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How To: NOT Waste Time on Social Media

groundwork on twitter

Social media is not going anywhere. If you’re a freelancer or entrepreneur, you can’t afford not to be on social media. And yet you can’t afford to waste your precious time tweeting, ‘gramming, and liking into the vast ether with no direction and no results.

To help you streamline your social media efforts, here are some tips on making the most of your time online. Note: this is not an exhaustive social media guide or strategy, nor will it help you with your personal social media usage. That, my friends, is a whole different animal…

1. Choose your social media networks wisely.

It can be tempting to create an account in every network out there and add all the little share and follow icons to the footer of your website. This might look lovely to your website visitors, but ask yourself this: How many social media networks can you do well?

If the honest answer is one or two, pick one or two.

And now, the most important part. Do research before you pick your networks! Don’t assume based on a hunch that your potential customers are on Facebook. Create surveys, compile stats, and make an educated decision about where your audience is the most active.

Finally, if you aren’t getting traction on a chosen network, ditch it. You will need to pivot and change your social media strategy constantly, so don’t spend time on something that just isn’t working.

2. Set specific goals.

Wandering around without a destination in mind is nice, but save that for your next vision quest and set a goal for your social media activities. If you have no idea what you are trying to get out of Twitter, chances are you won’t get anything out of it. Try setting one simple goal for each social media network you engage with.

As a Twitter newbie, I thought the name of the game was to get more followers. But why would I labor for a bunch of followers who don’t interact with me? I quickly realized that my best use of Twitter is to engage personally with the local business community in New Bedford. Since I shifted focus, I’ve had a lot of great and fruitful connections, some of which have even turned into collaborators and customers.

3. Track and manage your time.

Most of us in the self-employed realm are spread pretty thin. My day today includes writing this blog post, following up on sales leads, preparing tax documents, posting to Instagram and Facebook, making coffee, sweeping the office floor… you get the idea. I’m pretty sure we’re all in the same boat.

I find it incredibly helpful to set aside time blocks for my social media activities. I might budget a total of 30 minutes a week for Twitter, one hour for Facebook, and two hours for blogging. This time budget will shift depending on where my focus is, but staying within a set time limit helps me to stay on track.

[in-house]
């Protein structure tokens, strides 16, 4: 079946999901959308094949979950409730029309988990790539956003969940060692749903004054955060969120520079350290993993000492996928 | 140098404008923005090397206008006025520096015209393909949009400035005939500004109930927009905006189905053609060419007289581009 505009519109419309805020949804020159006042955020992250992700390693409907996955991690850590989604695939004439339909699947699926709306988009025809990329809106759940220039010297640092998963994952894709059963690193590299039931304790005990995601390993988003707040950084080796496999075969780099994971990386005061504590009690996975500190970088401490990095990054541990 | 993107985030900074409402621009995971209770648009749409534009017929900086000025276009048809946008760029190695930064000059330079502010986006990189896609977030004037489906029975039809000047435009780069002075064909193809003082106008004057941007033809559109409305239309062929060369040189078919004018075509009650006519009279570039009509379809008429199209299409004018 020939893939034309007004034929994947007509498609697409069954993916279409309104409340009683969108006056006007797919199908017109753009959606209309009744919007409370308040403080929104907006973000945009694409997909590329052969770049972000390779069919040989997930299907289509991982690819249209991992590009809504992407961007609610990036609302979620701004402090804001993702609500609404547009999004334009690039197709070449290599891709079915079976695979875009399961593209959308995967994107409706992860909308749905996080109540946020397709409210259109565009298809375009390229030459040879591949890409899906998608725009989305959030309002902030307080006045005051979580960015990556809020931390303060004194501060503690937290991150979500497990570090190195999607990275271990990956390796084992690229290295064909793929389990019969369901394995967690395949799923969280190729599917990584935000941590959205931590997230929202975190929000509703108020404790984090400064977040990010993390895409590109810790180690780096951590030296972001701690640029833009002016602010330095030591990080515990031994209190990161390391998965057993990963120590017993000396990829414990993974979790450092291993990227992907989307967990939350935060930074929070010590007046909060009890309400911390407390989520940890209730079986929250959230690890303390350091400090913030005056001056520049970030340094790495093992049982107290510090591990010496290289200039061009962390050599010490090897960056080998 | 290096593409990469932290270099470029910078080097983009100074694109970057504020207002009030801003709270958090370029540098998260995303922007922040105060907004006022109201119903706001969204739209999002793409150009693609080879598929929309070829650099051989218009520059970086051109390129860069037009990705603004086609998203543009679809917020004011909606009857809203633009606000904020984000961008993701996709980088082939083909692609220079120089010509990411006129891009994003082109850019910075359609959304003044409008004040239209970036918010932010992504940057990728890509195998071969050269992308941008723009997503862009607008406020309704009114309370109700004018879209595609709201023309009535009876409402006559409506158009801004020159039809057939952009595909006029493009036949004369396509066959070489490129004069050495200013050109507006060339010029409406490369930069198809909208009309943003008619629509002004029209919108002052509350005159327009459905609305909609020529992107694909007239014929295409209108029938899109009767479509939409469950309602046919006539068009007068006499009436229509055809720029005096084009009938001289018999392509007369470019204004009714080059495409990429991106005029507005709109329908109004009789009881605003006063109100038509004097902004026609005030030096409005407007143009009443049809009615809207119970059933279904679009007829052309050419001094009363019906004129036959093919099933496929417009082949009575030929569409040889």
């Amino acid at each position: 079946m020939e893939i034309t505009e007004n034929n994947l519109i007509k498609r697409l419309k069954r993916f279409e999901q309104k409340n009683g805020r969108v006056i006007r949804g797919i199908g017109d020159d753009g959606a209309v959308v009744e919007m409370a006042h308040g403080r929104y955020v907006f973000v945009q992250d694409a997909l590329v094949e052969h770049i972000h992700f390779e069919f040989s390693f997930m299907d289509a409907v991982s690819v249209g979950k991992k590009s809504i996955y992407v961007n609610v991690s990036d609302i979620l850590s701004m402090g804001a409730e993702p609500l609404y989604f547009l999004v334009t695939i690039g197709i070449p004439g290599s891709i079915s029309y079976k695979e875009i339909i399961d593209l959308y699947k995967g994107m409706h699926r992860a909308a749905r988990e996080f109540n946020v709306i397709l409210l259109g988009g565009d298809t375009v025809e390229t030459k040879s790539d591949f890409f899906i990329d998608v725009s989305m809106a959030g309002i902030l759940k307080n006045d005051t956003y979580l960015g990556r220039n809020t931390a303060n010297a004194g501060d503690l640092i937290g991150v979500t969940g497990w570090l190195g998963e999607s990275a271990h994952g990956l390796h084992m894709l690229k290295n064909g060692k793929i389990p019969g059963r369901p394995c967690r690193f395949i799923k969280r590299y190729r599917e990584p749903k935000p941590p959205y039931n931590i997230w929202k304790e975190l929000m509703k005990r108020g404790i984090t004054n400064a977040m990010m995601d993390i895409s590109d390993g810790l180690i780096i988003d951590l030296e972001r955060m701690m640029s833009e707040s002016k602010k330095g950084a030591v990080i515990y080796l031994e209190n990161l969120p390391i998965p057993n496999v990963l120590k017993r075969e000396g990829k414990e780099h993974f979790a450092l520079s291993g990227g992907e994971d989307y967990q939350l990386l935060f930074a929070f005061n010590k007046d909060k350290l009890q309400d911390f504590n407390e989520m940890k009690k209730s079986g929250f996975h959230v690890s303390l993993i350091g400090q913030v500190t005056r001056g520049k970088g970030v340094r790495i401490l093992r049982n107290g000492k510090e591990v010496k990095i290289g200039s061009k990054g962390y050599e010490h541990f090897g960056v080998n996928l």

4. Plan your content.

It’s easy to get bogged down in the trap of “what the hell do I post?” And the immediate, ever-changing nature of social media makes it difficult to plan in advance. I’ve tried pre-loading and scheduling a bunch of content in HootSuite, but I find that those posts always come off as impersonal and timed. The best social media posts feel natural, honest, and fresh.

So what to do? Try planning a monthly or weekly content theme. For Groundwork, one month could be all about productivity in the workplace. Another month could be about spotlighting local entrepreneurs.

Often I will abandon my theme and post something in response to the conversation that’s happening on the networks. But the theme is a helpful guide, and when I am stuck, I can quickly come up with an image, quote, or blog post that fits with my theme.

5. Measure results.

Metrics are the bane of social media marketers everywhere. It is nearly impossible to accurately measure the influence that you generate through your Instagram feed. And no, your Klout score isn’t good enough here. I’m not going to go metric crazy, but here is a simple way to measure results:

  1. Review your goals on a weekly or monthly basis.
  2. Evaluate your activity and interactions on each social media network you use.
  3. Ask yourself: Are you meeting your goals? Be honest.
  4. If the answer is yes, yay!!! Keep doing what you’re doing.
  5. If the answer is no, change something. Pivot. Stop spending time on what isn’t working!

Quality over Quantity

The final takeaway here is to use your time wisely! Quality interactions with your target audience are so much more important than sheer volume of tweets or status updates. Take time to plan ahead and evaluate your results frequently, and the rest will fall into place. Now I’ve almost used up my blogging time budget, so I’m off to other things!

Do you have any tips or tricks for saving time with social media? Let us know in the comments below.

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